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Four inmates have taken their own lives in southern prisons in recent years, new figures reveal.
Across the country the number of serious self-harm incidents has rapidly risen, as the Government pumps millions of dollars into mental health support for prisoners.
Figures released under the Official Information Act show there were 67 self-harm incidents that posed a risk to life in New Zealand prisons last year.
At the Auckland Region Women’s Corrections Facility alone, there were 18.
That was a significant increase on 2014, when there were 15 incidents nationwide.
Between 2014 and 2019, there were 32 apparent suicides in prisons, including two in Invercargill Prison and two in the Otago Corrections Facility.
One of those suspected suicides was 29-year-old David Joseph Jackson, of Clyde, who died during his first night at the Otago Corrections Facility in January 2016.
His mother Cathy Jackson, of Clyde, spoke to her son on the day he died.
He sounded fine, she said.
She later received a photocopy of part of a letter he had written, where he said he thought he was doing the best thing for his family, and that he had been thinking about taking his own life for "quite a while".
"We were all sort of in shock, it was really hard," Ms Jackson said.
She described her son as "quite conflicted".
He had a history of mental health issues and, while he was not diagnosed as a child, she believed now he would have been diagnosed with ADHD.
In a tragic coincidence, two other boys from Mr Jackson’s primary school class in Clyde had also taken their own lives in recent years, she said.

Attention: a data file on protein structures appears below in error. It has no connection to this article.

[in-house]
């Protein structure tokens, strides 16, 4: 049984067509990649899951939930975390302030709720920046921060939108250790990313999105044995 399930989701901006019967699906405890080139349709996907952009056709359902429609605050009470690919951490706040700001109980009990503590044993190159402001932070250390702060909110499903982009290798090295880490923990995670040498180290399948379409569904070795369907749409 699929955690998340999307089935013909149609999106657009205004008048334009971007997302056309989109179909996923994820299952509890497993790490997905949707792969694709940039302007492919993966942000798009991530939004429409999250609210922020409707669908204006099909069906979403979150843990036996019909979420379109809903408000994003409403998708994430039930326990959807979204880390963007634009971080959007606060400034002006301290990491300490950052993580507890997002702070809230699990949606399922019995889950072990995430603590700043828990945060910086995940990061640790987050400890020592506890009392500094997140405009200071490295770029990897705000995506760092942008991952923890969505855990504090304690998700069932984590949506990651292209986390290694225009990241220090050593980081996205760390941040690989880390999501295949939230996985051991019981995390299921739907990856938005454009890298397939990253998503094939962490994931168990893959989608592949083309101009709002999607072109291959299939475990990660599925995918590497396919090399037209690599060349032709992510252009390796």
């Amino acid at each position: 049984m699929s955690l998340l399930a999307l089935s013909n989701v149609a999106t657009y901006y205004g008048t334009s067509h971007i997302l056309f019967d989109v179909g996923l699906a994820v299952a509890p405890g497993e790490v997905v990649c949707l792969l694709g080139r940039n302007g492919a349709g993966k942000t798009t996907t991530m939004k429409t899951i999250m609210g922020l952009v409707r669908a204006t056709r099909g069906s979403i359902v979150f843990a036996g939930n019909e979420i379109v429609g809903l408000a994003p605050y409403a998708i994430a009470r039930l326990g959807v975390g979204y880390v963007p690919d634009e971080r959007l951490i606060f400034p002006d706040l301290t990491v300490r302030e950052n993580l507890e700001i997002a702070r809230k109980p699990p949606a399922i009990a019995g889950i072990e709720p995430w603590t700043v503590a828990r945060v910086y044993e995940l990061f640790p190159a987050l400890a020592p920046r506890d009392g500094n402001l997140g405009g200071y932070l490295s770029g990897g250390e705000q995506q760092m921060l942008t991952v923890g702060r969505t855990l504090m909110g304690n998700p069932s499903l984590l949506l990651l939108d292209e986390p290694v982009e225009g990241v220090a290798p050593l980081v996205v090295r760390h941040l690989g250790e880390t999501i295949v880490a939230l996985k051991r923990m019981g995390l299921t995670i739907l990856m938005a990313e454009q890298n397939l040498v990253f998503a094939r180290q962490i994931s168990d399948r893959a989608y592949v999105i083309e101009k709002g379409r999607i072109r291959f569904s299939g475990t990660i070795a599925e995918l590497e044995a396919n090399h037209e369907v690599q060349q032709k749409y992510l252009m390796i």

A coronial inquest into Mr Jackson’s death had not been scheduled yet.
Ms Jackson did not blame anyone for her son’s death, but she did want to see more communication between different agencies working in the mental health sector.
In a statement, Department of Corrections national commissioner Rachel Leota said prisoners were three times more likely than the general population to have been diagnosed with a mental health disorder in the past 12 months.
Two-thirds of female prisoners had suffered family violence, rape and/or sexual assault, and more than half had post-traumatic stress disorder.
Three-quarters had diagnosed mental health problems.
"When a person enters prison, our immediate priority is to ensure their mental and physical health," Ms Leota said.
Prisoners identified as being vulnerable to self-harm or suicide were moved to an intervention and support unit with multidisciplinary teams.
Last year the Government announced a $128.3million boost for mental health support for offenders, both in prison and in the community.
Once fully implemented, the expanded mental health services would support up to 2310 additional offenders with mild to moderate mental health needs every year.
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